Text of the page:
I think the stone of jealousy is something we all have to battle with from time to time. There will always be somebody skinnier, prettier, richer, more accomplished, more talented – the list goes on and on. I appreciate your honesty and can identify with your struggle to overcome feeling “not good enough” as I have often felt the same way. It’s not something that goes away entirely, but I too have found that being thankful brings break-through. Thanks for candidly dealing with a stone that we often overlook – it’s much food for thought!

    Liked by 1 person

  2. phyllis pidek says:

    I can relate to what you had to say. We are all challenged from time to time with the stone of jealousy – especially when it feels like good things are happening to everyone else but you. But truth is, the rain falls on all of us at different times. I’ve learned that. So it is like you say, better to be thankful and learn to rejoice with others knowing full well that our time will come. The sun does eventually shine.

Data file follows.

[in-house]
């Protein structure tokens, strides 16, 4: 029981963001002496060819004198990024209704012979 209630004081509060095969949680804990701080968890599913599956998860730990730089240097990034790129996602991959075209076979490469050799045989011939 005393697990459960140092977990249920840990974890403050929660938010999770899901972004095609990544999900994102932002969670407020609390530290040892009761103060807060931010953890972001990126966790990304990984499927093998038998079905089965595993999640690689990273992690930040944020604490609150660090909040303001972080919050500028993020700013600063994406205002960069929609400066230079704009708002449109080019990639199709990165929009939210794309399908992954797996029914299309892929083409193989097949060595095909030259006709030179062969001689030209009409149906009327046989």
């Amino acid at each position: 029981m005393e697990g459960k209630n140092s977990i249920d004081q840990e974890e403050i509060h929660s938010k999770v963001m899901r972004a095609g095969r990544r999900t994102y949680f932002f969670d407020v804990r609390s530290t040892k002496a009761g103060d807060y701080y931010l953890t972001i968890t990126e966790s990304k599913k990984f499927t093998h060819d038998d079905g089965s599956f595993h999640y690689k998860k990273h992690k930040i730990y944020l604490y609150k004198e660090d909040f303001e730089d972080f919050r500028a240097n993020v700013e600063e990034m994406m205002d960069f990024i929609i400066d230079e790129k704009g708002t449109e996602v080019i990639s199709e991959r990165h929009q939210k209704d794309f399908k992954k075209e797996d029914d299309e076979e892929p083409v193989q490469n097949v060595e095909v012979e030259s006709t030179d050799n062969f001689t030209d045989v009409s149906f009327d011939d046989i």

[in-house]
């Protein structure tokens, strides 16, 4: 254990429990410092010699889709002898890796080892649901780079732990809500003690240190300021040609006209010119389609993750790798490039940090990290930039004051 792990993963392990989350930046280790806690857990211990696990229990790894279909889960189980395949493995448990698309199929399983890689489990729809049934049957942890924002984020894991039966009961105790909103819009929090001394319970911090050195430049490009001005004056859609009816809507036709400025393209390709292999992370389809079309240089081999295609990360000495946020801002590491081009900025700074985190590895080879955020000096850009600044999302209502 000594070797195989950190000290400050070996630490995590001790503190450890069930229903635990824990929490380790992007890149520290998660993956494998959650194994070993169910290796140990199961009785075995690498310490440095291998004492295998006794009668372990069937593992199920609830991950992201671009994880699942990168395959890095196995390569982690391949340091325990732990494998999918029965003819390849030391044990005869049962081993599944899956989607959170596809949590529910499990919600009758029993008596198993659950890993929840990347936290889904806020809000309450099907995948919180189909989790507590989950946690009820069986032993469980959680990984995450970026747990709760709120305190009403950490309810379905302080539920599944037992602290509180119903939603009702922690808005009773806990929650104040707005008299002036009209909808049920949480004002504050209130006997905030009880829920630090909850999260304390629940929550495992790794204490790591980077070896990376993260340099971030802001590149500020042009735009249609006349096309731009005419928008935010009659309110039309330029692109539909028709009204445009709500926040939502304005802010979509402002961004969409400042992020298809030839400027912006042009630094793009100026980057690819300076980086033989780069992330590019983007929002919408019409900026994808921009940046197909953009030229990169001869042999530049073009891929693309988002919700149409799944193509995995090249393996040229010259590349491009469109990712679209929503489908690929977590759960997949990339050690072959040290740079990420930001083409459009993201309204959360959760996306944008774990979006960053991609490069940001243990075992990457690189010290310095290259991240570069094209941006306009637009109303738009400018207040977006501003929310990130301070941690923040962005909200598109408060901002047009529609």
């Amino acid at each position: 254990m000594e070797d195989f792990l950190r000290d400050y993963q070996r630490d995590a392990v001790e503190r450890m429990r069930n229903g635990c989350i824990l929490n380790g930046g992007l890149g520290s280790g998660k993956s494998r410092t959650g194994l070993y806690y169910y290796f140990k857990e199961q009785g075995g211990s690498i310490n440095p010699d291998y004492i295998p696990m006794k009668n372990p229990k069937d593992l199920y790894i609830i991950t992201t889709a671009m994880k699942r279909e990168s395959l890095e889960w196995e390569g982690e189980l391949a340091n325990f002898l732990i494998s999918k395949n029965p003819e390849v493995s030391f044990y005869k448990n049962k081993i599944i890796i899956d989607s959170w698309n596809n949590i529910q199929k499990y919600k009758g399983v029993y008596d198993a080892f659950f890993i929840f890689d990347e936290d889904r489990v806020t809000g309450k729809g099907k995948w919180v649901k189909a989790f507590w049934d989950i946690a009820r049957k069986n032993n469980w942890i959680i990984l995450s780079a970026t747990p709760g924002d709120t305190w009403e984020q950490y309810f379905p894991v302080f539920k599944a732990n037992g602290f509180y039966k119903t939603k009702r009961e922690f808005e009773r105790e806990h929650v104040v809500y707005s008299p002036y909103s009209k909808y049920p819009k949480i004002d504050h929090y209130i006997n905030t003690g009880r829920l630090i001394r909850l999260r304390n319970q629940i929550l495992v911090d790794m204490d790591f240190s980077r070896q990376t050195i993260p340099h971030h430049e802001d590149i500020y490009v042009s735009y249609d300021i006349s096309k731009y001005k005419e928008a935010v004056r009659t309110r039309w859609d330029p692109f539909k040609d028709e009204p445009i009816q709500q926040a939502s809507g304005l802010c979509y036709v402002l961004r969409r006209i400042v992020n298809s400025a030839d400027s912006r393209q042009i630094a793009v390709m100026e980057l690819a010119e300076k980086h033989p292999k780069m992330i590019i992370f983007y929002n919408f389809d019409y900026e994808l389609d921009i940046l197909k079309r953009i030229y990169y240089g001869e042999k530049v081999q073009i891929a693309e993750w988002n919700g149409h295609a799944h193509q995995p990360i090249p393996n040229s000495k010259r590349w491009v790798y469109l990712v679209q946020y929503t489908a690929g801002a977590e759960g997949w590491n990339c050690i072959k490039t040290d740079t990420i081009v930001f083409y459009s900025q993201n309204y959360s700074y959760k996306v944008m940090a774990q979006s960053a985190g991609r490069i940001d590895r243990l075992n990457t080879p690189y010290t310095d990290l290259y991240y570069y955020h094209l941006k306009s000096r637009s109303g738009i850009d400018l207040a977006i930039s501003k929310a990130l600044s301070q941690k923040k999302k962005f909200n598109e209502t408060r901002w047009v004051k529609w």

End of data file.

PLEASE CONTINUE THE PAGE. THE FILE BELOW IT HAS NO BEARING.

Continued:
3. andreanicolerizzo says:

    WOW. This really struck a cord with me…thank you Jacky. I often compare and find myself covered in jealousy…But what stood out to me is when you listed the “things that make you come alive”. Thats what I want to focus on. The things and people and memories and places that bring life not destruction! Thank you! Im going to love this blog:)


  4. clovecfaith says:

    Very good! Everyone feels jealous at times. Being thankful and putting value and perspective in place combats jealousy. My list is similar to yours, people are so stinking valuable in my life!